In an elastic collision, the total kinetic energy of the system does not change. This means that the kinetic energy lost by one object is equal to the kinetic energy gained by the other object.

So, if you want to find the total kinetic energy of the system after an elastic collision, you just need to find the kinetic energy of each object before the collision and then add them together.

For example, let’s say you have two objects, each with a mass of 1 kg, and they are moving at speeds of 5 m/s and 3 m/s. Before the collision, the total kinetic energy of the system is:

1 kg * 5 m/s^2 + 1 kg * 3 m/s^2 = 40 J

After the collision, the objects will have swapped speeds, so the new total kinetic energy will be:

1 kg * 3 m/s^2 + 1 kg * 5 m/s^2 = 40 J

As you can see, the total kinetic energy of the system does not change in an elastic collision.

## Other related questions:

### Q: How do you find total kinetic energy after a collision?

A: There is no single answer to this question as it depends on the specific details of the collision. In general, however, the total kinetic energy after a collision can be found by adding up the kinetic energies of all the objects involved in the collision.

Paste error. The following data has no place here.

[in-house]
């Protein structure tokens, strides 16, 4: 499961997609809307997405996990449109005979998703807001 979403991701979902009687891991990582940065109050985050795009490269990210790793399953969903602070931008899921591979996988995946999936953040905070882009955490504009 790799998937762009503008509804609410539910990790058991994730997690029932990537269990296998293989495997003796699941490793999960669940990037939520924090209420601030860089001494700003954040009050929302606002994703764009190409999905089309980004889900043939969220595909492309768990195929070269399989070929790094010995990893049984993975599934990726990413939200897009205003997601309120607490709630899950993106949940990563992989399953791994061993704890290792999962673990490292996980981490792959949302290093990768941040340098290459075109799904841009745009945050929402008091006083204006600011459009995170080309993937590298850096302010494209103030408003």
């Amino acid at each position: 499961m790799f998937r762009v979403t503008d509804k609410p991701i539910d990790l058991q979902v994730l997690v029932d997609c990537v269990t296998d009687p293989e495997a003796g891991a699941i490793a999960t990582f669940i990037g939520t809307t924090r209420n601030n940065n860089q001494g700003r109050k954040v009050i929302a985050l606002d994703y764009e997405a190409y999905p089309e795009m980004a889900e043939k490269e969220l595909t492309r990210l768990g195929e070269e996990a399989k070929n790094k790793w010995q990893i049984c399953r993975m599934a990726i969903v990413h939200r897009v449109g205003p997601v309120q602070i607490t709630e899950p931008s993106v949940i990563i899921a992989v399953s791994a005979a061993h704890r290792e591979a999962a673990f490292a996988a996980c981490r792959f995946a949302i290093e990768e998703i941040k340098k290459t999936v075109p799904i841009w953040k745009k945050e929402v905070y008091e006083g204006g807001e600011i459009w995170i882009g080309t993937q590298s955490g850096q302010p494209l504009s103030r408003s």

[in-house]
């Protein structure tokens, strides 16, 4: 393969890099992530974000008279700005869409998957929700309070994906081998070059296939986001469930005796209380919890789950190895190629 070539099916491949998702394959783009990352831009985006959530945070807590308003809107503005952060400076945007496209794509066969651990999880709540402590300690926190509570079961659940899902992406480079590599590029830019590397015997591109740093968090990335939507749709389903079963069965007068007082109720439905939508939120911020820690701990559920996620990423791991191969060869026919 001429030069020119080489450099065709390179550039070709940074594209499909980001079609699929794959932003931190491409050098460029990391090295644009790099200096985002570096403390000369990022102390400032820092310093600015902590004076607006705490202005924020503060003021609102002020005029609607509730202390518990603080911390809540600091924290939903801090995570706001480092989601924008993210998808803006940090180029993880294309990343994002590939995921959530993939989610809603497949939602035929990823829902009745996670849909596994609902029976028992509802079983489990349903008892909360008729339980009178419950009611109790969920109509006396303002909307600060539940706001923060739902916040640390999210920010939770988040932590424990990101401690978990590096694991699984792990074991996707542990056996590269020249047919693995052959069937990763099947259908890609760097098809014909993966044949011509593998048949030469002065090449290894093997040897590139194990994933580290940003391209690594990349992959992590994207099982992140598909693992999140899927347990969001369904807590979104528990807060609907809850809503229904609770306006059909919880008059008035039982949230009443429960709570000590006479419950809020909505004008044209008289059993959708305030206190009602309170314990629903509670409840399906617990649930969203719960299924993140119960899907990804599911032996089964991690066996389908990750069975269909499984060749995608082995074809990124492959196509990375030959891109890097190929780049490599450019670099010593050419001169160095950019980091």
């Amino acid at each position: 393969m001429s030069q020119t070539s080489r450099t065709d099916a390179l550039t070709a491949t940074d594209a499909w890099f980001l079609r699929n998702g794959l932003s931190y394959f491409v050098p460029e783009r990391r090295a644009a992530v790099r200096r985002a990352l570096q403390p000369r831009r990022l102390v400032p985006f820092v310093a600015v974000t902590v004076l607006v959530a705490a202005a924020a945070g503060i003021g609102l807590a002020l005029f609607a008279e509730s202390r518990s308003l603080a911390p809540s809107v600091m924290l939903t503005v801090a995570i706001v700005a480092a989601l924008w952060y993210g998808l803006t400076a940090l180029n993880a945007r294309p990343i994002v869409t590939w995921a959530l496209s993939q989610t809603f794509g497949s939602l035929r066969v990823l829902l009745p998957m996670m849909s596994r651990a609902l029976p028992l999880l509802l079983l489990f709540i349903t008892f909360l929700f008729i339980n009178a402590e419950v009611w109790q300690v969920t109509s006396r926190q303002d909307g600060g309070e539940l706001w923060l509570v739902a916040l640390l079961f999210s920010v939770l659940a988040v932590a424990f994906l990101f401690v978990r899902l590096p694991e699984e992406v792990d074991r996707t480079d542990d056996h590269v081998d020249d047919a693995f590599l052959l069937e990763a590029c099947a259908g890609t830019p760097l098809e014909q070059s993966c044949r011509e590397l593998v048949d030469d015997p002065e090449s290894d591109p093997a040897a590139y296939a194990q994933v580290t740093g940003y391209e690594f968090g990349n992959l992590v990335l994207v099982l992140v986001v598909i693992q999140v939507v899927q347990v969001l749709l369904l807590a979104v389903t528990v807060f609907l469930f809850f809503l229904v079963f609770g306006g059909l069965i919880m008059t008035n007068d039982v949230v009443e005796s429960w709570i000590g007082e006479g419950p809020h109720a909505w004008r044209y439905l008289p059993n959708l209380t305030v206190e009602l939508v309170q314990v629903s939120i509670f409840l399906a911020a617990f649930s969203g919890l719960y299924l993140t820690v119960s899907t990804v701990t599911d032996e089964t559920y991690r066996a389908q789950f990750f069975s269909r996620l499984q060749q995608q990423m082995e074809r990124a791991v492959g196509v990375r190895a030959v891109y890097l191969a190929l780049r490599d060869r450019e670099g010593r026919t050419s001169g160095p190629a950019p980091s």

### Q: How do you find kinetic energy lost in an elastic collision?

A: In an elastic collision, the kinetic energy is conserved.

### Q: How do you find total kinetic energy?

A: The total kinetic energy is the sum of the kinetic energies of all the particles in a system.

### Q: What is kinetic energy in elastic collision?

A: In an elastic collision, kinetic energy is conserved. This means that the total kinetic energy of the system before the collision is equal to the total kinetic energy of the system after the collision.

## Bibliography

- Elastic Collisions In One Dimension Physics Problems
- Collisions in 1 Dimension – Hyperphysics
- How can I calculate the kinetic energy lost in elastic collisions?
- 4.1: Kinetic Energy – Physics LibreTexts
- 8.5 Inelastic Collisions in One Dimension – College Physics 2e
- Car and Truck in Head-on Collision – The Physics Classroom
- Truck “Rear-Ends” Car – Elastic – The Physics Classroom